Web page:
From UHNA NPU-D Rep Eva Nason;
I strongly regret to inform you that last evening the Zoning Review Board voted 4-2 to approve the rezoning of 1692 Springer St. from R-4 residential to C-1 commercial.
Whatever there was of wisdom in the 98-6 NPU-D votes and the 60-2 UHNA votes declaring this rezoning from R-4 to C-1 to be long-term detrimental to an entire area counted for nothing with 4 of the 6 members of the Zoning Review Board, if they had even been informed of these votes (I don't recall they were ever mentioned by the ZRB members in the discussion of this case).
Speaking in opposition to this rezoning was Jim Martin, the chairperson of NPU-D and Eva Nason, the UHNA Representative to NPU-D, who read a prepared statement of opposition by Ben Hudgins, the chairperson of the UHNA Planning and Land Use Committee, and Rita Neely, speaking as the Springer St. resident typical of the many Springer St. families with young children.
There was only one person speaking for the applicant, someone representing the applicant, Girvan Henry, Girvan Henry has still, through all of these meetings and deferrals, not made his presence known, and the fellow there last evening representing him seemed to be there completely on his own.
At some time on Thursday, there became available the Staff Report, which gives "Findings of Fact" and a recommendation of approval or denial of the rezoning. This is put out from the director's Office of Zoning and Development, headed by Keyetta M. Holmes. This Staff Report recommended approval of the rezoning with two conditions, 1) that the back yard parking pad be paved and 2) that "Notwithstanding the permitted principal uses in Section 16-11.003" (all those things we usually think of as commercial) . . . "the only permitted use is office."
There were comments in the Staff Report such as "the impact on the neighboring R-4 (Single Family Residential)) zoned properties to the north, east and west should be minimal." (My comment: apparently the zoning staff no longer thinks precedent counts for anything!) Also, there was this comment: "The proposed development is unlikely to have any negative impact on the neighboring properties since this rezoning will be the continuance of an existing use, should the property ever be redeveloped." (My comment: there will now need to be perpetual vigilance on the part of the entire neighborhood of Underwood Hills to see that condition No. 2 stated above isn't conveniently removed at some point, allowing the development of a host of undesirable businesses nextdoor to residences on the north, east and west of this site. And all for the convenience of the neighbor, Girvan Henry, who has never made himself known to us.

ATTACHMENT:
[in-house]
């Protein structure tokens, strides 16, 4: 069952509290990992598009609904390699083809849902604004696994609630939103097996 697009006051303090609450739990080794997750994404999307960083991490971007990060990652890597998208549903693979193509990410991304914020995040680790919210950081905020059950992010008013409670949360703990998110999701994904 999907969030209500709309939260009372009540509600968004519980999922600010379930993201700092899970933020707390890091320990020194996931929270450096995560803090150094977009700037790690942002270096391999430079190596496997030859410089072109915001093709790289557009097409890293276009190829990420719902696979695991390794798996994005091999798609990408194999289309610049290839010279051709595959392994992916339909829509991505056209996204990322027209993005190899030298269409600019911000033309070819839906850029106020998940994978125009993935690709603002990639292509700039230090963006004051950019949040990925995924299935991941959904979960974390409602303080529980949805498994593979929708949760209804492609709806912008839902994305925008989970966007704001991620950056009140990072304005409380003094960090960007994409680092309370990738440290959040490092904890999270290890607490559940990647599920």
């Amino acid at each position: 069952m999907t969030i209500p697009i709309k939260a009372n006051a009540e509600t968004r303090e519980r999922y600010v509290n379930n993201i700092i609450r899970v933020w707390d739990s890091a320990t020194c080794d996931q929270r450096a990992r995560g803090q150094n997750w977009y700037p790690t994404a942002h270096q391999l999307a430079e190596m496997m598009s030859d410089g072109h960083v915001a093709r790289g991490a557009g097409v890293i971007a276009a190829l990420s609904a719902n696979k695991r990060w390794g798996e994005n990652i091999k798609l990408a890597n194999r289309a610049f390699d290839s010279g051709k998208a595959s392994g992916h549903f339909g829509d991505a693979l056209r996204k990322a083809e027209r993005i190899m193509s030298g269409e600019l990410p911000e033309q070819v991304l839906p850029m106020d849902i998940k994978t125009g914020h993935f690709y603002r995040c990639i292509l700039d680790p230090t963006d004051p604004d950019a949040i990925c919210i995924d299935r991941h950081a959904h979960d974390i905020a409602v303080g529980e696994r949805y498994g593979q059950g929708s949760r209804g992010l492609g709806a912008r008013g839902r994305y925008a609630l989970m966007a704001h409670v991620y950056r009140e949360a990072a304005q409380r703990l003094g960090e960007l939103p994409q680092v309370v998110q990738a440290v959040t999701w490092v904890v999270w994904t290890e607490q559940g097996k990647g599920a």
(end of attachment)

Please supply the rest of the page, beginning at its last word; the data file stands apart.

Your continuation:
What to do? No doubt there will be communication among a few of us as to what might best be done to try to do whatever lobbying can still be done to prevent this rezoning from being established. I, personally, don't know whether an enormous response from Underwood Hills would have any effect these days. If our 98-6 NPU vote counted for not even a mention, then there is a strong sense that the voice of the affected people, however large, will mean nothing. If it is deemed that a neighborhood's voice can be heard at all at City Hall, then I shall try to inform you.
Eva Nason, Underwood Hills resident